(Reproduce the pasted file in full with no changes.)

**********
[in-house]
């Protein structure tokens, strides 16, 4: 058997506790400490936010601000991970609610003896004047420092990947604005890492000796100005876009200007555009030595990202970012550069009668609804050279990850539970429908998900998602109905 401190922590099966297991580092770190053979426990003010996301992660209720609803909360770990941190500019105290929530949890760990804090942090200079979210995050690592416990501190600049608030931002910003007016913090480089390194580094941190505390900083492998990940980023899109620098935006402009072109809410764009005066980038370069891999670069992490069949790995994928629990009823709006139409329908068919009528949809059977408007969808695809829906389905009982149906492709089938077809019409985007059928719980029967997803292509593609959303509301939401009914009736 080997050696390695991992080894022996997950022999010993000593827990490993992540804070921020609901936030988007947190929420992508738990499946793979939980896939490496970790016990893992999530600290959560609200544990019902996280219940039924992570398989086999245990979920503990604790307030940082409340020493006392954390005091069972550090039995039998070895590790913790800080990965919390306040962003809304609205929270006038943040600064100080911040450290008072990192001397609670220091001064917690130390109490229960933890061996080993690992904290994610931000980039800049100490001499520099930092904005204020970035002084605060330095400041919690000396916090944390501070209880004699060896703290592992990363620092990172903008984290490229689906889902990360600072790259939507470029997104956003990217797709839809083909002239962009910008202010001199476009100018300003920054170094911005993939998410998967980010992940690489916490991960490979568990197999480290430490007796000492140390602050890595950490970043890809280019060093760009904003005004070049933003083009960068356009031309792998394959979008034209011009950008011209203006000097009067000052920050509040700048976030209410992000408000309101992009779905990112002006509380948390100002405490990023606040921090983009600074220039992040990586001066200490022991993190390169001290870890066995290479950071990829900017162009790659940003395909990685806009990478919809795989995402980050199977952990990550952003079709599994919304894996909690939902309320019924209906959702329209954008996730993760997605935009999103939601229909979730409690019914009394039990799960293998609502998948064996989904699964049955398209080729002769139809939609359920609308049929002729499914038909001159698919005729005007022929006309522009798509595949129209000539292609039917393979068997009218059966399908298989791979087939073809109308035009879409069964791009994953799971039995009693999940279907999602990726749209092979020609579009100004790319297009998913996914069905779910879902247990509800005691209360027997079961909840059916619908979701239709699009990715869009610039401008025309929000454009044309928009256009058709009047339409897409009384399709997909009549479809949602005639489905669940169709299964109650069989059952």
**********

[in-house]
């Protein structure tokens, strides 16, 4: 058997506790400490936010601000991970609610003896004047420092990947604005890492000796100005876009200007555009030595990202970012550069009668609804050279990850539970429908998900998602109905 401190922590099966297991580092770190053979426990003010996301992660209720609803909360770990941190500019105290929530949890760990804090942090200079979210995050690592416990501190600049608030931002910003007016913090480089390194580094941190505390900083492998990940980023899109620098935006402009072109809410764009005066980038370069891999670069992490069949790995994928629990009823709006139409329908068919009528949809059977408007969808695809829906389905009982149906492709089938077809019409985007059928719980029967997803292509593609959303509301939401009914009736 080997050696390695991992080894022996997950022999010993000593827990490993992540804070921020609901936030988007947190929420992508738990499946793979939980896939490496970790016990893992999530600290959560609200544990019902996280219940039924992570398989086999245990979920503990604790307030940082409340020493006392954390005091069972550090039995039998070895590790913790800080990965919390306040962003809304609205929270006038943040600064100080911040450290008072990192001397609670220091001064917690130390109490229960933890061996080993690992904290994610931000980039800049100490001499520099930092904005204020970035002084605060330095400041919690000396916090944390501070209880004699060896703290592992990363620092990172903008984290490229689906889902990360600072790259939507470029997104956003990217797709839809083909002239962009910008202010001199476009100018300003920054170094911005993939998410998967980010992940690489916490991960490979568990197999480290430490007796000492140390602050890595950490970043890809280019060093760009904003005004070049933003083009960068356009031309792998394959979008034209011009950008011209203006000097009067000052920050509040700048976030209410992000408000309101992009779905990112002006509380948390100002405490990023606040921090983009600074220039992040990586001066200490022991993190390169001290870890066995290479950071990829900017162009790659940003395909990685806009990478919809795989995402980050199977952990990550952003079709599994919304894996909690939902309320019924209906959702329209954008996730993760997605935009999103939601229909979730409690019914009394039990799960293998609502998948064996989904699964049955398209080729002769139809939609359920609308049929002729499914038909001159698919005729005007022929006309522009798509595949129209000539292609039917393979068997009218059966399908298989791979087939073809109308035009879409069964791009994953799971039995009693999940279907999602990726749209092979020609579009100004790319297009998913996914069905779910879902247990509800005691209360027997079961909840059916619908979701239709699009990715869009610039401008025309929000454009044309928009256009058709009047339409897409009384399709997909009549479809949602005639489905669940169709299964109650069989059952």